I think this is the first Friday evening when I have not been excited to sit down and give you another peak at my bookshelves. The reason? I’m in the middle of a new book, and I would really rather be reading.
My internet connection was out all day, and I was secretly thrilled. It meant I felt a little less guilty propping the baby in her bouncy seat and getting back to Major Pettigrew’s Last Stand by Helen Simonson.
However, since I have one of you to thank for this book recommendation, and I want to keep the good times rolling, here are three more books for your reading pleasure.
Today, I’m giving you characters.
When I read novels what I want more than anything – more than a great plot or beautiful language – is character. I want human beings who are so fully realized, so perfectly flawed yet sympathetic, that I struggle to believe they have been created out of nothing more than the alphabet.
Cassandra Mortmain is a marvel of a narrator. She is the wonderfully awkward heroine of Dodie Smith’s 1948 novel I Capture the Castle. The incredible thing about this novel is that the narrator, who hovers somewhere between childhood and adulthood, does not know herself and yet she fully reveals herself to us. We have only her words, but we know things she is only slowly discovering.
This novel is sweet, funny, and over-the-top in so many good ways. We have a crumbling English castle, first love, eccentrics around every corner, and poverty that is a little worse than genteel. Cassandra, like the story she tells, is a gem.
And no bathroom on earth will will make up for marrying a bearded man you hate. – Dodie Smith
Next, I give you a character who is much darker and more mysterious. He is a young, Irish police detective, and he is the narrator of In the Woods by Tana French.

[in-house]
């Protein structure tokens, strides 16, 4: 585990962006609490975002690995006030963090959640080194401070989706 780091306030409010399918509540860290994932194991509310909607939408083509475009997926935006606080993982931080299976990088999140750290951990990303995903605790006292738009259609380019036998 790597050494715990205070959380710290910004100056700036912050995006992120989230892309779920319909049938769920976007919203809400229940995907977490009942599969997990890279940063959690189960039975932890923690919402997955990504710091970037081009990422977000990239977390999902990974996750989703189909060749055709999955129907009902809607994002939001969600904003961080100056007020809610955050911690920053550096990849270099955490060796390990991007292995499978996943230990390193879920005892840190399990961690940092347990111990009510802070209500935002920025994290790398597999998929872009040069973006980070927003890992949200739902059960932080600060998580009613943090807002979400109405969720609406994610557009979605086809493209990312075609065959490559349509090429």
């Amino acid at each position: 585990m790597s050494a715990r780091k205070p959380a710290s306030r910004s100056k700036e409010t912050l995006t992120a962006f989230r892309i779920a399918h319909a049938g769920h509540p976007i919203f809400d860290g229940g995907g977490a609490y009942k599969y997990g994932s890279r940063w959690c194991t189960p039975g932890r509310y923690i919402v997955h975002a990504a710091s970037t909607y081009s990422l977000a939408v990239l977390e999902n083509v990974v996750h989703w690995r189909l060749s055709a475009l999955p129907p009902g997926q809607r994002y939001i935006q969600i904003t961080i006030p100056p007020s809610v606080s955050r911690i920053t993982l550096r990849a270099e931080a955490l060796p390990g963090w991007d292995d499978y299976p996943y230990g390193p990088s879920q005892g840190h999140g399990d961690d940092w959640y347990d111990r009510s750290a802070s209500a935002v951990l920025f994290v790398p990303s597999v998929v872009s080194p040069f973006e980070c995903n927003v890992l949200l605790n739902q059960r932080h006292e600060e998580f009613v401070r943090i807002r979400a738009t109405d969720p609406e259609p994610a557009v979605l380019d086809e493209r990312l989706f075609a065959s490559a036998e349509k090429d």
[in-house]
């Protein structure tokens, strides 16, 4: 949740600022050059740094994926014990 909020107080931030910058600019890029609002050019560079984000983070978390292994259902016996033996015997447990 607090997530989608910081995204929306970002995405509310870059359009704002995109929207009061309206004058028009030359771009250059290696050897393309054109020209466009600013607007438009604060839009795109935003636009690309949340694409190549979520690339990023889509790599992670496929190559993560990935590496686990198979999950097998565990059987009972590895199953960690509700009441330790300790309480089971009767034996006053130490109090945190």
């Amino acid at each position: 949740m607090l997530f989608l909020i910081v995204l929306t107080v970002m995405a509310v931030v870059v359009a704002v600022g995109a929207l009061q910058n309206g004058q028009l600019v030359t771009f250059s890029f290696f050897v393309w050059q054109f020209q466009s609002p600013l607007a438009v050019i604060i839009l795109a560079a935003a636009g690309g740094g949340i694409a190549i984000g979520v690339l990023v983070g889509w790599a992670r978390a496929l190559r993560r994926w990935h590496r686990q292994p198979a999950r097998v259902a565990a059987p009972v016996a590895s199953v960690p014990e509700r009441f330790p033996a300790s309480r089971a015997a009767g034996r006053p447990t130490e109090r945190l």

French writes what some have called “literary mystery thrillers.” Literary is a rather inadequate word, but what it should tell you is that French is an incredible writer. In particular, she has a gift for characters.
Although the plot will keep you turning pages late at night (my life pretty much comes to a standstill whenever French publishes a new book), if you value plot (especially those of the neat and tidy variety) you may be disappointed.
I think I love French’s books because, though they are atmospheric and wildly creative, I find them to be more honest than most mysteries. French gives us compelling characters and page-turning stories, but she does not pretend that all mysteries can be solved, that all questions can be answered, or that the past can always be known.
What I am telling you, before you begin my story, is this – two things: I crave truth. And I lie. – Tana French
I am always amazed that one small island can produce so many gifted writers. Here is another: the Irish writer Colm Toibin. Brooklyn: A Novel is told by Eilis Lacey. She is a young woman who has grown up in a small Irish town just after the second world war. Sponsored by a priest, Lacey leaves her family and goes, alone, to make a new life in America.
This is a quiet book. Beginning it, you may find it too easy to put it down and forget to pick it up again. Don’t do this: you are in the hands of a master. Turning pages you will begin to care for Eilis, you will see the world through her naive but curious eyes, and you will know, having turned the last page, that you have been richly rewarded.
‘She has gone back to Brooklyn,’ her mother would say. – Colm Toibin
Tell me, who are the characters you especially love?